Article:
The legislative powers of the police to stop individuals

There are several laws that allow the police to conduct an identity check. They have widely different purposes: traffic security; immigration administration; public order; and investigation. The terms of reference is also broad, from the principle of sufficient grounds to suspicion in criminal activity. They have different rules on who can authorise identity checks. Above the street-level, judicial representatives, police chiefs and courts can authorise ‘random’ checks related to concerns about, for example, knife crime. These checks are regulated by different rights for the people checked and different rules on follow-up and regulation. The main laws are found under the following Norwegian laws: Traffic Code §10; Criminal Procedure §§157, 171, 178, 195 and 203; Police Law §§7, 7a, 10(1), 10(2), 10(3), 12(5); Immigration Administration §§ 21, 103, 104, 106; and Criminal Procedure §162. >

The grounds for a body search are detailed in Criminal Procedure §§157 and 195, and for a search for identity in Immigration Administration §37. Police Law §7a details the grounds for a search following an identity check and for weapons. The Director General of Public Prosecution (Riksadvokaten) has specified that grounds must be based on more than the person alone and must be tied to the time, place and context. The police chief should also ensure powers are used in relation to specific priorities and situations. In short, the use of the power to stop is frequently used by the police. For instance, stops can lead to searches and, in turn, lead to arrests. The stop of a person may also lead to searches in the police register.

The obligation to register stops

Locally, within police districts, the police register their activities in the police log. However, there are different regulations on reporting, dependent on the type of control, from nothing (informal communication) to formal reporting. In the day-to-day activity, where a police officer stops and checks a person’s identity, there is no formal reporting mechanisms. However, if a person is found to be connected to a criminal offence, there are formal reporting systems. The same procedure applies to immigration checks that reveal non-citizens staying illegally. Due to Frontex requirements, immigration controls with positive hits are to be registered, but not ID checks that reveal nothing. Ethnicity is not recorded because of data protection and privacy legislation. Through multi-agency investigation teams, the police are increasingly practicing third-party policing to control cross-jurisdictional crimes by the interchangeable use of criminal and administrative law. Such collaborations enable agencies to pool stop powers and undermine the protection afforded by sometimes conflicting aims and interests.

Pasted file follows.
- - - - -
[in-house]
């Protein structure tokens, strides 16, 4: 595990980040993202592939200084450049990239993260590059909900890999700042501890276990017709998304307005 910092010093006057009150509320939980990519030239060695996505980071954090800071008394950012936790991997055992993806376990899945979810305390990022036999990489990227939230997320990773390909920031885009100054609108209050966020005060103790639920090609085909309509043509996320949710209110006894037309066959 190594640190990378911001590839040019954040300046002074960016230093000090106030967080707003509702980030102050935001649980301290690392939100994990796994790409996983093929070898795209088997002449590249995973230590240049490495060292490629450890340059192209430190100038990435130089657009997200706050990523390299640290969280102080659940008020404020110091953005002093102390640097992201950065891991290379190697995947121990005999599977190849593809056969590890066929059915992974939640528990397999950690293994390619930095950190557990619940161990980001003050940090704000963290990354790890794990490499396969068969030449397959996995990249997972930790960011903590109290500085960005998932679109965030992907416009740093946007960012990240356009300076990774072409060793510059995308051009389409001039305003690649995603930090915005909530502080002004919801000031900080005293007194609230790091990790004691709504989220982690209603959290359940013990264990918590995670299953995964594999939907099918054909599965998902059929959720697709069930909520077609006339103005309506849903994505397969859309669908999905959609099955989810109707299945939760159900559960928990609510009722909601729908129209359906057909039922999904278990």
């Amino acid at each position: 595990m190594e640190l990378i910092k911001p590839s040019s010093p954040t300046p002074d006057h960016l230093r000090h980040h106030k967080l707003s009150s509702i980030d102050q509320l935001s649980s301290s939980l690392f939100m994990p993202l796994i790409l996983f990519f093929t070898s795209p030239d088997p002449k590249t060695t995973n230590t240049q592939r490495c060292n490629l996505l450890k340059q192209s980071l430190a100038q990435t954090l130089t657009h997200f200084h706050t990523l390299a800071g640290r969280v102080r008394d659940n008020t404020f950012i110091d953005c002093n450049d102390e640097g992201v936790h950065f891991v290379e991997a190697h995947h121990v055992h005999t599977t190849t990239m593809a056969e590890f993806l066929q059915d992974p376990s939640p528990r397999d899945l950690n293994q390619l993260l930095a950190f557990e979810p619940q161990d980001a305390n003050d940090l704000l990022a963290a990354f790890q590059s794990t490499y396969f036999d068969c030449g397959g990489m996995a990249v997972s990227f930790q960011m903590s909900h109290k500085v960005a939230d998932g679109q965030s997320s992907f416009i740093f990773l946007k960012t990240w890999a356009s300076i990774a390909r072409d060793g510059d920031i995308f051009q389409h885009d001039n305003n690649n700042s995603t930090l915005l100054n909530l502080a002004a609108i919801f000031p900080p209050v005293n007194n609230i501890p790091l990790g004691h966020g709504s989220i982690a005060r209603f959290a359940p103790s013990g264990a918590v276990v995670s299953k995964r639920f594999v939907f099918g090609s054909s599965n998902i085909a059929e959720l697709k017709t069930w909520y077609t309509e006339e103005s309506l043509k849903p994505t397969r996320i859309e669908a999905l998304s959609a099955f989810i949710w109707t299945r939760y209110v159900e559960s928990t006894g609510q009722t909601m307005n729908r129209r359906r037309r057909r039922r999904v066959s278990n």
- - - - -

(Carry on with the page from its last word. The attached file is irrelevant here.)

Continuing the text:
Legislation procedures which protect citizens from police offences

There are several procedures for the oversight of the police. Where the sole purpose is to control the police, there are both internal and external control mechanisms, though internal mechanisms are largely in place only in the larger cities.

Internally in the police, there is a police complaint system (Politiets klageordning), the districts’ arrest supervision (politidistriktenes arresttilsyn), the central arrest supervision (det sentrale arresttilsyn) and the disciplinary system (displinærsystemet). Complaints concerning police behaviour that does not constitute a criminal offence will be handled internally by the police. Externally, there is the Norwegian Bureau for the Investigation of Police Affairs (Spesialenheten for politisaker). This Bureau investigates complaints where employees of the police or prosecuting authority are accused or suspected of a criminal offence. The special unit was set up by the Norwegian Ministry of Justice and the Parliament in 2005. On a basic level, the police officers have identity number on their uniform that the person can note and make a complaint about mistreatment. Body-worn video has not been introduced in Norway.

An evaluation of the complaints systems noted an average of 700-800 complaints each year since the system was set up in 2006. Complaints mainly (60%) concern the handling of the interaction, and particularly police behaviour and communication. An average of 13-24 complaints each year concerned discrimination, of which 80% concerned discrimination on grounds of ethnicity.

For more broader accountability and democratic control of the police, where the police are one of several actors involved in checks, there are numerous procedures. Three of the most relevant authorities are:

The Higher Prosecuting Authorities – The Director of Public Prosecutions and the Regional Public Prosecution Offices;

Ombudsman – appointed by the Norwegian Parliament to safeguard the rights of individual citizens in their dealings with public administration

the Equality and Anti-discrimination Ombudsman.

In addition, numerous NGOs and civil society organizations can be contacted.


Annotated bibliography on Norway

Podcast Vos papiers s’il vous plait! – Police stop & search in Finland and Norway – the ‘Nordic’ way

Blog Understanding the Experience of Police Stops in Europe

Blog Understanding the Practice of Police Stops in Europe